And I think where they’ll start to really take off is as we work to make them more and more active and emotive; improving the face animations, getting those to be more expressive; getting hands to actually interact with objects and look like they’re actually touching the objects; not just in the right general vicinity, but actually have the fingers in the proper grip to hold objects. That stuff is on its way.

  • Widely Linden

The Sansar avatars are actually extremely, extremely advanced. I would actually go so far [as to say] they are among the most advanced avatars there is today, on any platform. Just the female avatar in Sansar has over 125 bones in the face, to make it work as we want it, to make it look realistic. That’s more than actually humans have.

I want you to build your own avatars. for now that technology we put in is so new, no-one else is using it, we’ll be able to use it for a long time, to make it look realistic, and that’s part of it.  When they talk normally it’s going to look better as well, it’s going to look better, in any language, it doesn’t matter. It may Chinese, could be English, could be Swedish, could be Portuguese, Spanish. It’s going to look good. We’ve spent a lot of time on that, and I’m super excited about these small things that make it immersive, that make us want to spend more time in there.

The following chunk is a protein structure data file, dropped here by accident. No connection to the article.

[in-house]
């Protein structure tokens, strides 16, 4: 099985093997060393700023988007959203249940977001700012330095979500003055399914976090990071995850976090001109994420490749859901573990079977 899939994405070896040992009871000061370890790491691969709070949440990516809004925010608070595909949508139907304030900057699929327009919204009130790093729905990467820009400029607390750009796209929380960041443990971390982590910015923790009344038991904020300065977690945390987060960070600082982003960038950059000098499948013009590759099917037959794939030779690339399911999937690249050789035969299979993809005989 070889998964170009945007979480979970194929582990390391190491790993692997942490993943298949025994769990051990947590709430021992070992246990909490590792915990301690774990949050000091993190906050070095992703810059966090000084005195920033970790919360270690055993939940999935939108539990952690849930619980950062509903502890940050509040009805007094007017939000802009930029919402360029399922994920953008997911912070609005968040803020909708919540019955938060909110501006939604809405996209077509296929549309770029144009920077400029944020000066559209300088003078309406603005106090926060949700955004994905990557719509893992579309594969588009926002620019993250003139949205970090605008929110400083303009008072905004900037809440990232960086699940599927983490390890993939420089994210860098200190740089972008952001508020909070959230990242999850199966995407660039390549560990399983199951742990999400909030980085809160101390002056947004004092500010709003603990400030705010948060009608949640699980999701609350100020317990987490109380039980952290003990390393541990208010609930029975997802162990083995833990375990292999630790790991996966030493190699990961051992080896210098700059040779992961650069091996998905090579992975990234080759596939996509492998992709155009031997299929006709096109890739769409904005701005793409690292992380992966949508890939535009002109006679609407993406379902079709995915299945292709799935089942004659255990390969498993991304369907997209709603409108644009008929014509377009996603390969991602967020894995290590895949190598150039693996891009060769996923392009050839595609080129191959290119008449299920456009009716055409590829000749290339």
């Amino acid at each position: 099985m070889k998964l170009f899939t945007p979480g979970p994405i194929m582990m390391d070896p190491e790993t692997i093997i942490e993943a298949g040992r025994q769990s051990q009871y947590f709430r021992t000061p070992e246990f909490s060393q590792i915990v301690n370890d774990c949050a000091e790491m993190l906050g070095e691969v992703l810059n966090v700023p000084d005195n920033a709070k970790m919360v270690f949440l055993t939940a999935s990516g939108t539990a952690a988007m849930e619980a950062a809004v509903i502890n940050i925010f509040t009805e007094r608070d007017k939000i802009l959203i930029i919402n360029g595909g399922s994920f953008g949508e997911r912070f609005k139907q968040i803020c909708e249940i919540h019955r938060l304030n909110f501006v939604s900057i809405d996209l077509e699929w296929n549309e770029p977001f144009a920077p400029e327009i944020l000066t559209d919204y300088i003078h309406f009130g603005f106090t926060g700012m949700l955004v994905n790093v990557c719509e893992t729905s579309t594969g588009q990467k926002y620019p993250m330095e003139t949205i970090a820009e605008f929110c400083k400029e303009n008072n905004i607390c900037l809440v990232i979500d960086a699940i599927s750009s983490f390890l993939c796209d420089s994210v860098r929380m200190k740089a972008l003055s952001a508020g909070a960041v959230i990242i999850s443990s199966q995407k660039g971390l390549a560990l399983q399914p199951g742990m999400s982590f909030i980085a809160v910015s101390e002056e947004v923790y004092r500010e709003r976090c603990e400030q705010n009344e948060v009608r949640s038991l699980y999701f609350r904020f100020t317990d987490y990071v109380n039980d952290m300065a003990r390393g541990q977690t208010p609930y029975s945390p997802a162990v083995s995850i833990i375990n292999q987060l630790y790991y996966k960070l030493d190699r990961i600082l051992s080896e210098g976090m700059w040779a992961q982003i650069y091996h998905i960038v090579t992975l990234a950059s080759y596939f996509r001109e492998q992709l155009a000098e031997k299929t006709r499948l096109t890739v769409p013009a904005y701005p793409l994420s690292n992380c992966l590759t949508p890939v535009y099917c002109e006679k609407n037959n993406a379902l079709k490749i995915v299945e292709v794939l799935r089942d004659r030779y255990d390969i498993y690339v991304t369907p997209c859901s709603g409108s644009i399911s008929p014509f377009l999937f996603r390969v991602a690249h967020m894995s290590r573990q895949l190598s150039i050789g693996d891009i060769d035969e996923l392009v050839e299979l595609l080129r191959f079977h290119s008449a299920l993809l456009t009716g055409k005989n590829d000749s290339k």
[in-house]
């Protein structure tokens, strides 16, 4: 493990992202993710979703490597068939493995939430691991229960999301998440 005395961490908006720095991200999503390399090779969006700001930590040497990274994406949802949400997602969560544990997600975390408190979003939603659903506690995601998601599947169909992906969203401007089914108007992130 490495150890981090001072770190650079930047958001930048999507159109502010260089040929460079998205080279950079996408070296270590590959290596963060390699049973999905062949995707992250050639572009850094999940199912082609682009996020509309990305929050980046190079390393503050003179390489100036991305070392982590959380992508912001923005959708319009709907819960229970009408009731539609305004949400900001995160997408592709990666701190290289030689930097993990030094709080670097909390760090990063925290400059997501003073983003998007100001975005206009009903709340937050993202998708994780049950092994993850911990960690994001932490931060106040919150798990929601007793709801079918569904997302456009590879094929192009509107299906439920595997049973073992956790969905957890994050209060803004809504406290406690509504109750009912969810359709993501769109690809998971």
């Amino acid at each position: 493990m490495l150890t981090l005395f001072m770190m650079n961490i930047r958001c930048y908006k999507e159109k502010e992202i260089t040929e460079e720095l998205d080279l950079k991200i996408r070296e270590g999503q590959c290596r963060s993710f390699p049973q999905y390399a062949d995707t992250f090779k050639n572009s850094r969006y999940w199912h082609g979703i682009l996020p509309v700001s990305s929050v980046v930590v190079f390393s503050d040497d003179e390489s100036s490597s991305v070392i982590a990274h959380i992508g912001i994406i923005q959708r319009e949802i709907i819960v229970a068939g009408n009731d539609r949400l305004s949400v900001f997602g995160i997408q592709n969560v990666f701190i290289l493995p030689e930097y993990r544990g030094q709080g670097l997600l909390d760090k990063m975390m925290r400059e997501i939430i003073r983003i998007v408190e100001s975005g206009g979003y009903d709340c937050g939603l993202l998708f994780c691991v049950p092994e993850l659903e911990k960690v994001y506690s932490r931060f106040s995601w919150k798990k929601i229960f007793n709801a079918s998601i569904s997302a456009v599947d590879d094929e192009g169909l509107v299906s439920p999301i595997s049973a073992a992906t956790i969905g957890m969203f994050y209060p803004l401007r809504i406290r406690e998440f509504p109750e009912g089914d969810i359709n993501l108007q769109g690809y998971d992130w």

But this is just the start. I talked about the 125 bones in the face [for comparison, the SL avatar has around 133 bones in total], that’s part of what is so complicated; because if you move one of those bones, it’s going to break everything. So we’re working on a way so we can lock those down, and there’s still going to be a way for you to be able to create like a werewolf, so it look normal when the werewolf talks, or holds, or whatever a werewolf does.  And we are working on that, it’s going to happen. Just give us some time. I want you to be able to have talking animals, talking trolls, whatever. It’s going to be there.

The next step for the avatars is you’re going to be able to make them bigger, smaller, fatter, thinner. All that stuff, it’s in the works and it’s very exciting.

  • Bjorn Linden